29. Gallant, A Ronald & Rossi, Peter E & Tauchen, George, 1992. "Stock Prices and Volume," Review of Financial Studies, Society for Financial Studies, vol. 5(2), pages 199-242.
    30. Lyons, Richard K., 1997. "A simultaneous trade model of the foreign exchange hot potato," Journal of International Economics, Elsevier, vol. 42(3-4), pages 275-298, May.
    31. Andersen, Torben G, 1996. " Return Volatility and Trading Volume: An Information Flow Interpretation of Stochastic Volatility," Journal of Finance, American Finance Association, vol. 51(1), pages 169-204, March.
    Full references (including those not matched with items on IDEAS)

    Citations

    Citations are extracted by the CitEc Project, subscribe to its RSS feed for this item.
    as


    Cited by:

    1. Thierry Foucault & Ohad Kadan & Eugene Kandel, 2005. "Limit Order Book as a Market for Liquidity," Review of Financial Studies, Society for Financial Studies, vol. 18(4), pages 1171-1217.
    2. Dingan Feng & Peter X.-K. Song & Tony S. Wirjanto, 2015. "Time-Deformation Modeling of Stock Returns Directed by Duration Processes," Econometric Reviews, Taylor & Francis Journals, vol. 34(4), pages 480-511, April.
    3. Bowsher, Clive G., 2007. "Modelling security market events in continuous time: Intensity based, multivariate point process models," Journal of Econometrics, Elsevier, vol. 141(2), pages 876-912, December.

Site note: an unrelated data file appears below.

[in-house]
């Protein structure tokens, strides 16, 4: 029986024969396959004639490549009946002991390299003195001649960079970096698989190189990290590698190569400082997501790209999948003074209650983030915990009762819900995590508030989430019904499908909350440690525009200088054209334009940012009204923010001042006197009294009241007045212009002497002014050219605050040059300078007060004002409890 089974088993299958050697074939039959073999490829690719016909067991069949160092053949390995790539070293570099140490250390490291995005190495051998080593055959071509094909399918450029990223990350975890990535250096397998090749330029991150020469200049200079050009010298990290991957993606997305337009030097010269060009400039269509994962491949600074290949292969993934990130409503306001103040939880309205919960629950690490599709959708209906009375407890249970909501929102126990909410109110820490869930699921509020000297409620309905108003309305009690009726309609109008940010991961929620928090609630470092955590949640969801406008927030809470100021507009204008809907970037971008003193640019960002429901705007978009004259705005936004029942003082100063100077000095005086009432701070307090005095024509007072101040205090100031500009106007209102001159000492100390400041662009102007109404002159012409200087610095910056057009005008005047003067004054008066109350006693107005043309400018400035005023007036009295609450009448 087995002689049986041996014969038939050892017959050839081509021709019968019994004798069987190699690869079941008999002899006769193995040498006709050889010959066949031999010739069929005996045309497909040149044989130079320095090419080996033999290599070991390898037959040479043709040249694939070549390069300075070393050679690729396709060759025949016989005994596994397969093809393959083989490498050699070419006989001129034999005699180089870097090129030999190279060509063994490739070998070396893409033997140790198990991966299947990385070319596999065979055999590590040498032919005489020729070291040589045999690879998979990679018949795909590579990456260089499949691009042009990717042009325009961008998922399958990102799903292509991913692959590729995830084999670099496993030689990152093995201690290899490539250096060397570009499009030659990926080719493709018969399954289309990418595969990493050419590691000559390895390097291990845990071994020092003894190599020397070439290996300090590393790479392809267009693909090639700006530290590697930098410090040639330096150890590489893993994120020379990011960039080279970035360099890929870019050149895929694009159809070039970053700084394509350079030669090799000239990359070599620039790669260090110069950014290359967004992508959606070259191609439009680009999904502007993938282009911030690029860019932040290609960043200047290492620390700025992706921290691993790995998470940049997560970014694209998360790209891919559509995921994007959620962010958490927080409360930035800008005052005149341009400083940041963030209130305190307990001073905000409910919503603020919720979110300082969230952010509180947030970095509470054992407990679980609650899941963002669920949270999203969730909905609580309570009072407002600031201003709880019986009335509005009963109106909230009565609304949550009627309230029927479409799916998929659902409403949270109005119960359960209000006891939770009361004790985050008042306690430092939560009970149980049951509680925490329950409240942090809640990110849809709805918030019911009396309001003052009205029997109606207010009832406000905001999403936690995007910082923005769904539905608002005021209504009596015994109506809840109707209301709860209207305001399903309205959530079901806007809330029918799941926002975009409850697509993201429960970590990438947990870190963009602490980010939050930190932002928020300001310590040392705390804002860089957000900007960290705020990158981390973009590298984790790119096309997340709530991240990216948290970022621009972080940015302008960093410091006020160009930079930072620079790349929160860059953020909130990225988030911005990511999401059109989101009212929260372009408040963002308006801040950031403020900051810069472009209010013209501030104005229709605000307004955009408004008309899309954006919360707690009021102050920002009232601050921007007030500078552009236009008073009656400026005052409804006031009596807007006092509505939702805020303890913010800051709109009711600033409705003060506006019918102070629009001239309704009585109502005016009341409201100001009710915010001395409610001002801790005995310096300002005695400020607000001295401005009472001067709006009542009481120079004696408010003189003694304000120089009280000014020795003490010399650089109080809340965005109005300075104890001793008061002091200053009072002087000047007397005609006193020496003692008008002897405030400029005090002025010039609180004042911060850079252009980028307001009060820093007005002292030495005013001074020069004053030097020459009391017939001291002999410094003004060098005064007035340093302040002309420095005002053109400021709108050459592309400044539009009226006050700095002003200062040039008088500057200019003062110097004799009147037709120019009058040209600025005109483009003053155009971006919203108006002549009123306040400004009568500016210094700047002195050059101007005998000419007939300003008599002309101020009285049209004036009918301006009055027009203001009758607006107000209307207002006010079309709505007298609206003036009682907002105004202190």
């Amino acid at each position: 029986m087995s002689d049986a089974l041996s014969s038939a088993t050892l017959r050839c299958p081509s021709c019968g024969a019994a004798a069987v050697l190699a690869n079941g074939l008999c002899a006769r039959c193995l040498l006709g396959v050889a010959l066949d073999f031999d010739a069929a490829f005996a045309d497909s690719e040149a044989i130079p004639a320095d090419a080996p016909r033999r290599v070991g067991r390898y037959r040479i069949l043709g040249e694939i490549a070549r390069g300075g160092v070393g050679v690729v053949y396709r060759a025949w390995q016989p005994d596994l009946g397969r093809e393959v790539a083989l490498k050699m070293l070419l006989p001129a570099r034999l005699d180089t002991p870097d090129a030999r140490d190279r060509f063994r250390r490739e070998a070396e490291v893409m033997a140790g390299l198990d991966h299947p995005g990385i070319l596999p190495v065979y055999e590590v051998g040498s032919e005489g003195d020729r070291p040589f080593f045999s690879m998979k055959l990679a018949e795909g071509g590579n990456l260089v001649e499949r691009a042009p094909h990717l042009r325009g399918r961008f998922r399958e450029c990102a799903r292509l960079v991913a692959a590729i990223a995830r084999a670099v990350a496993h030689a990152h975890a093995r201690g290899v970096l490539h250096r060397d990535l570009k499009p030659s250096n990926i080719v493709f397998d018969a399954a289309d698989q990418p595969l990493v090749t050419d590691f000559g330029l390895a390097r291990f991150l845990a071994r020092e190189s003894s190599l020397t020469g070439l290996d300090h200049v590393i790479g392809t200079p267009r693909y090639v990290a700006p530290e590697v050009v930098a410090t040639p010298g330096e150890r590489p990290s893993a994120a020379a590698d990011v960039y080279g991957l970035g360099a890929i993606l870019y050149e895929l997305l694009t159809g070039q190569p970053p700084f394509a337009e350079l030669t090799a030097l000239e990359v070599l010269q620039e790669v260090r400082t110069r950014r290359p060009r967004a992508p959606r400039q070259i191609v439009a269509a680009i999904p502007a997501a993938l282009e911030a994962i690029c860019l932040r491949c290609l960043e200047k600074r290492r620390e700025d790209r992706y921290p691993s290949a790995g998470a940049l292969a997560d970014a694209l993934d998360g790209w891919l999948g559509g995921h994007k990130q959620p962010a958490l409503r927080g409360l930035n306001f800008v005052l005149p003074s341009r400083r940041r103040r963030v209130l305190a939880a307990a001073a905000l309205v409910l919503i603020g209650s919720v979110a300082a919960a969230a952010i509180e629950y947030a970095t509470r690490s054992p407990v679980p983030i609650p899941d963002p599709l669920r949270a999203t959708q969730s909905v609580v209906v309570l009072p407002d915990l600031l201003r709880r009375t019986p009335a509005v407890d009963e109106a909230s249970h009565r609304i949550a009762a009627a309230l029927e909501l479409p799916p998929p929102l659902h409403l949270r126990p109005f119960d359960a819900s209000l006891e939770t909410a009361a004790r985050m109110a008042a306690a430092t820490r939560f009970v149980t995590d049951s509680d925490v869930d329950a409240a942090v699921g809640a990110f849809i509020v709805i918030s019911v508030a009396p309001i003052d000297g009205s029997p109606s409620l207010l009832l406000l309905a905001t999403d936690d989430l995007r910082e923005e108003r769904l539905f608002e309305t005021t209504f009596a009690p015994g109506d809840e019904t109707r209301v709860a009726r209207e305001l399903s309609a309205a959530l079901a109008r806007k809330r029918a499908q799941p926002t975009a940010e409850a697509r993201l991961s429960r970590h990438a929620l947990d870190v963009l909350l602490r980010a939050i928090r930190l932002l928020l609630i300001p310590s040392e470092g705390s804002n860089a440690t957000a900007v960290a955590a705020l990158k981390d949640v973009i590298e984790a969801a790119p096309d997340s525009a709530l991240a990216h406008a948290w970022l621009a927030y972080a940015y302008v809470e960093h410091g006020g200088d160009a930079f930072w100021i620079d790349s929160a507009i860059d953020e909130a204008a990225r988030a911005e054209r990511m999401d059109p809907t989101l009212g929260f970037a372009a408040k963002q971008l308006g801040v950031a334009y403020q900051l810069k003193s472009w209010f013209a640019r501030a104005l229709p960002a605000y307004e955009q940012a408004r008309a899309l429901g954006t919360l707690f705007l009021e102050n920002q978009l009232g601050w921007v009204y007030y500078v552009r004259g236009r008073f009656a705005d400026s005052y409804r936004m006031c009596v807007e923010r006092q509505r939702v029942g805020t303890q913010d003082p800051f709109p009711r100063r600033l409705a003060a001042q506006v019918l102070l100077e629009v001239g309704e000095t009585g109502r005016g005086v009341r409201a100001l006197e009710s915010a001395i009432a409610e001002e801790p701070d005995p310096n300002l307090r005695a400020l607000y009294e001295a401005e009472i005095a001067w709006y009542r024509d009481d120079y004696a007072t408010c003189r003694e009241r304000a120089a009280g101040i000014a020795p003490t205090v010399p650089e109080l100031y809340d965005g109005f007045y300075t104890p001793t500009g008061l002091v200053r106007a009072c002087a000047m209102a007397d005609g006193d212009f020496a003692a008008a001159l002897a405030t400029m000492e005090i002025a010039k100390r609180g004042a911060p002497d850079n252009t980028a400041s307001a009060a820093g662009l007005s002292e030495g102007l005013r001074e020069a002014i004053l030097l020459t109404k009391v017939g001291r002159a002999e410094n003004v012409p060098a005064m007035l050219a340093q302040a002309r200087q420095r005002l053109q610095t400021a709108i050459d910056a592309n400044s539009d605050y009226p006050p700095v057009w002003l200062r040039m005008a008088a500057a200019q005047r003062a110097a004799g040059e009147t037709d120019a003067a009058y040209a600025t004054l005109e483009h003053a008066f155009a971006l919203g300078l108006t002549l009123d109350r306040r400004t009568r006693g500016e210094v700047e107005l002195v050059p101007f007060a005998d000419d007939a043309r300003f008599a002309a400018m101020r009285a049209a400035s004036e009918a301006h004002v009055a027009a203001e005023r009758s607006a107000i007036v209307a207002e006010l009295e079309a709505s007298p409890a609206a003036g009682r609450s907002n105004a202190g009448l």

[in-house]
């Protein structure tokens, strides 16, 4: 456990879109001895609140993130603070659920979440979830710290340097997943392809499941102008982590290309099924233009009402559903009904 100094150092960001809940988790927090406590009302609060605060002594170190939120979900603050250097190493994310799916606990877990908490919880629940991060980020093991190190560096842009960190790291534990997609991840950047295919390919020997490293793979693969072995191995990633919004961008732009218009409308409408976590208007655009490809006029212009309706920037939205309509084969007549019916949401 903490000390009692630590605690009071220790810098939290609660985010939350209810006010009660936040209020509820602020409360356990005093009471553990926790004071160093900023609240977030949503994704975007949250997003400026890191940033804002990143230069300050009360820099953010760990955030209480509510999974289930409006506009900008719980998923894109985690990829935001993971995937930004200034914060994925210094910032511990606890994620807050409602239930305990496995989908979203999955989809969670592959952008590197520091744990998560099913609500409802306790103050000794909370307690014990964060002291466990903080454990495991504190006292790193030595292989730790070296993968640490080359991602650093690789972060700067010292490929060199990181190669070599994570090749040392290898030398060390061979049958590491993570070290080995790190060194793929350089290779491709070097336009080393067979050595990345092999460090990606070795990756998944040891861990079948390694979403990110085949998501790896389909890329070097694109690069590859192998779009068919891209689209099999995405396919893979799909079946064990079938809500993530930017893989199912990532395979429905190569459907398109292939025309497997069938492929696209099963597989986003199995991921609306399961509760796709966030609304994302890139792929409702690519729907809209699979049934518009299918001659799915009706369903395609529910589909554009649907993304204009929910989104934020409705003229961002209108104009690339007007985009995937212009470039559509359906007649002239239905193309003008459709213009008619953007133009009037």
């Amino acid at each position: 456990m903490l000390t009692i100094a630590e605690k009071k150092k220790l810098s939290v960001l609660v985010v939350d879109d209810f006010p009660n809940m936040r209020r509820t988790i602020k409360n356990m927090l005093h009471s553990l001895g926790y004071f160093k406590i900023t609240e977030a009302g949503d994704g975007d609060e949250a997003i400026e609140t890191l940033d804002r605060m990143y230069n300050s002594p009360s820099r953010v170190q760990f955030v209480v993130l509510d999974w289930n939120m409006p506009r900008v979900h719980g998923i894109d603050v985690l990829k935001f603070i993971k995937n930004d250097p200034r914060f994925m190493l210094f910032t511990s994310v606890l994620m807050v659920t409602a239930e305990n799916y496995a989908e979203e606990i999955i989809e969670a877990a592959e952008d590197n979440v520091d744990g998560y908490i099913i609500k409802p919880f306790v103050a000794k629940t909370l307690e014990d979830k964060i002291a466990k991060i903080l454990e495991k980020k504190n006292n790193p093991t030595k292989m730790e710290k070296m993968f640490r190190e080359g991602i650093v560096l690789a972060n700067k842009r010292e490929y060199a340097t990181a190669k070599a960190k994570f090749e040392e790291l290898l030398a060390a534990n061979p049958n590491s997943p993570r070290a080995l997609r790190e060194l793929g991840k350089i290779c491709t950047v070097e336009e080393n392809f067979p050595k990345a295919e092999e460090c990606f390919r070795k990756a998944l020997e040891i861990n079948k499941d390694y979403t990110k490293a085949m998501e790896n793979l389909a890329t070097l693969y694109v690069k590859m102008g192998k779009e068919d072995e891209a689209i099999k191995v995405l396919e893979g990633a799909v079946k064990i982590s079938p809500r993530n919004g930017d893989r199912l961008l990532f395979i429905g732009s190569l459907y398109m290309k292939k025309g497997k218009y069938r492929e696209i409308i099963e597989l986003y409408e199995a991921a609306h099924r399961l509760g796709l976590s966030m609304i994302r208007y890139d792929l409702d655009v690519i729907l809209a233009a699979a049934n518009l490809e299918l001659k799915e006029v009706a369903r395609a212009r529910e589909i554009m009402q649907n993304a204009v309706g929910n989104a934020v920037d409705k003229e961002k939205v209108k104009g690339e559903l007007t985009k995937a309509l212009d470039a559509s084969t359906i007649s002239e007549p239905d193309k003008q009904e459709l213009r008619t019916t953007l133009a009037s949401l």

4. Jón Daníelsson & Richard Payne, 2012. "Liquidity determination in an order-driven market," The European Journal of Finance, Taylor & Francis Journals, vol. 18(9), pages 799-821, October.
    5. Anthony Murphy & Marwan Izzeldin, 2005. "Order Flow, Transaction Clock, and Normality of Asset Returns: A Comment on Ané and Geman (2000)," Finance 0512005, EconWPA.
    6. Albert S. Kyle & Anna Obizhaeva & Nitish Ranjan Sinha & Tugkan Tuzun, 2017. "News Articles and Equity Trading," Working Papers w0233, Center for Economic and Financial Research (CEFIR).
    7. Hollifield, Burton & Miller, Robert A. & Sandås, Patrik & Slive, Joshua, 2002. "Liquidity Supply and Demand in Limit Order Markets," CEPR Discussion Papers 3676, C.E.P.R. Discussion Papers.
    8. Large, Jeremy, 2007. "Measuring the resiliency of an electronic limit order book," Journal of Financial Markets, Elsevier, vol. 10(1), pages 1-25, February.